This article extends to the assessment of equitable treatment the cumulative approach of the paper, "Plots of the cumulative differences..." available below (at pdf).
This article finds that the canonical calibration plots and reliability diagrams have many disadvantages compared to plots of cumulative differences.
This article concerns the ethics and morality of algorithms and computational systems, and has been circulating internally at Facebook for the past couple years. The paper reviews many Nobel laureates' work, as well as the work of other prominent scientists such as Richard Dawkins, Andrei Kolmogorov, Vilfredo Pareto, and John Von Neumann. The article argues that the standard approach to modern machine learning and artificial intelligence is bound to be biased and unfair, and that longstanding traditions in the professions of law, justice, politics, and medicine should help.
This article introduces secure multiparty computations for privacy-preserving machine-learning using solely standard floating-point arithmetic, with carefully controlled leakage of information less than the loss of accuracy due to roundoff, all backed by rigorous mathematical proofs of worst-case bounds on information loss and numerical stability in finite-precision arithmetic.
This article explores visualizations of error estimates for medical imaging.
This article is strange, yet representative of the curious, idiosyncratic tasks that pay the bills in industry, which often require knowledgeable, special-purpose solutions.
This article simulates on a computer what could have happened with measurements that we might have taken but actually did not, given what happened with the measurements that we did in fact make.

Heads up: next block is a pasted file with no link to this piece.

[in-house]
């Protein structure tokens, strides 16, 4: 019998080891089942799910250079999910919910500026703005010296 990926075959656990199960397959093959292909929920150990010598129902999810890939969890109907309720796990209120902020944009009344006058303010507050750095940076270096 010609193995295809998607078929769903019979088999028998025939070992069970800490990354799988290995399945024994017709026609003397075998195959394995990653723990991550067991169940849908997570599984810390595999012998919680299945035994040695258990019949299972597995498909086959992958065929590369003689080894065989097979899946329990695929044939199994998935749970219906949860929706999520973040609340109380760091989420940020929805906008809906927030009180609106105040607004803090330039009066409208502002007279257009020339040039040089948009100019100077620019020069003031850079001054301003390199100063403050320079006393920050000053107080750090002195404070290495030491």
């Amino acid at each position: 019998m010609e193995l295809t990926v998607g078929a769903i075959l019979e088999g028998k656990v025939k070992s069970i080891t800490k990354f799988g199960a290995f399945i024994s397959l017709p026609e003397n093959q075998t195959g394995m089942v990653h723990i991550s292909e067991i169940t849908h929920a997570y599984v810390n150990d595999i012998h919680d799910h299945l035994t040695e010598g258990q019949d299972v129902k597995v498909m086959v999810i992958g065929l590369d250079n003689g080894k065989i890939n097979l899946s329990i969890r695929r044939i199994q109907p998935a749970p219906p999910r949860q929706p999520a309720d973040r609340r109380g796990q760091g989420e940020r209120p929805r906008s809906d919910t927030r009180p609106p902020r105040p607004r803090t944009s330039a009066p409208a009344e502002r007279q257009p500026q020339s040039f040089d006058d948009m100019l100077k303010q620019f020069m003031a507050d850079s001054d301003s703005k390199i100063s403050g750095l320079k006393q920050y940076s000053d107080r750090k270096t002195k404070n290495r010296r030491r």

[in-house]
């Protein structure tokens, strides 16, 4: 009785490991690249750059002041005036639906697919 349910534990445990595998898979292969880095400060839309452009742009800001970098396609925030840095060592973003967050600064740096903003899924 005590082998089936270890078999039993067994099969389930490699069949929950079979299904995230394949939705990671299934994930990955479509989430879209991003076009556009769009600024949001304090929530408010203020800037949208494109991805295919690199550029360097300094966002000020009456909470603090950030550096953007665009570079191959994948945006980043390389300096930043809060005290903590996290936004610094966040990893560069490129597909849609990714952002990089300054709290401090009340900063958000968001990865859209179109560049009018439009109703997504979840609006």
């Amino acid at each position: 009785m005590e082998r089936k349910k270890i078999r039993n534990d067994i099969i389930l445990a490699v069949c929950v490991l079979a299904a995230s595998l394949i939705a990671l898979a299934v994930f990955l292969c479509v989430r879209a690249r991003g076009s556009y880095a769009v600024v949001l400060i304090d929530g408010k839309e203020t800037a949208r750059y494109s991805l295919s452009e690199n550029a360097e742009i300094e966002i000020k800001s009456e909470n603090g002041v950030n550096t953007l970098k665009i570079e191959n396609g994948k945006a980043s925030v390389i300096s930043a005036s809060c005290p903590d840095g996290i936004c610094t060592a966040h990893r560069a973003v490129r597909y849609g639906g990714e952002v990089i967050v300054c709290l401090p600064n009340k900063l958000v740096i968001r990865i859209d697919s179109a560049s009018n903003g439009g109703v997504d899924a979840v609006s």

This article advocates starting with a higher-order method and finishing with a lowest-order method in many settings for machine learning, when generalization is important.
This monograph collects together all our work on significance testing.
This article resolves many issues with the standard Hosmer-Lemeshow tests.
This article has major antecedents in the work of D. R. Cox.
This article provides a guide to choosing between the discrete Kolmogorov-Smirnov statistic and the root-mean-square.
This article provides an efficient numerical method for plotting the asymptotic power function of a root-mean-square test for goodness-of-fit in the limit of large numbers of observations (as a function of the significance level). This follows up on our earlier paper, "χ2 and classical exact tests often wildly misreport significance; the remedy lies in computers," which is available below.
This article analyzes homogeneity in contingency-tables/cross-tabulations using the approach of our earlier paper, "χ2 and classical exact tests often wildly misreport significance; the remedy lies in computers," which is available below.
This article is the leading and largest salvo in our crusade against the Pearson χ2 test. This is the place to start.
This article extends its predecessor (which is available here); the models in the new paper involve parameter estimation.
Many thanks to Professor F. W. J. Olver (R.I.P.) of the University of Maryland for pointing out formula 57.21.1 in E. R. Hansen's A Table of Series and Products, which provides a more general formulation of one of the analogues (thus obviating the need for publishing this technical report).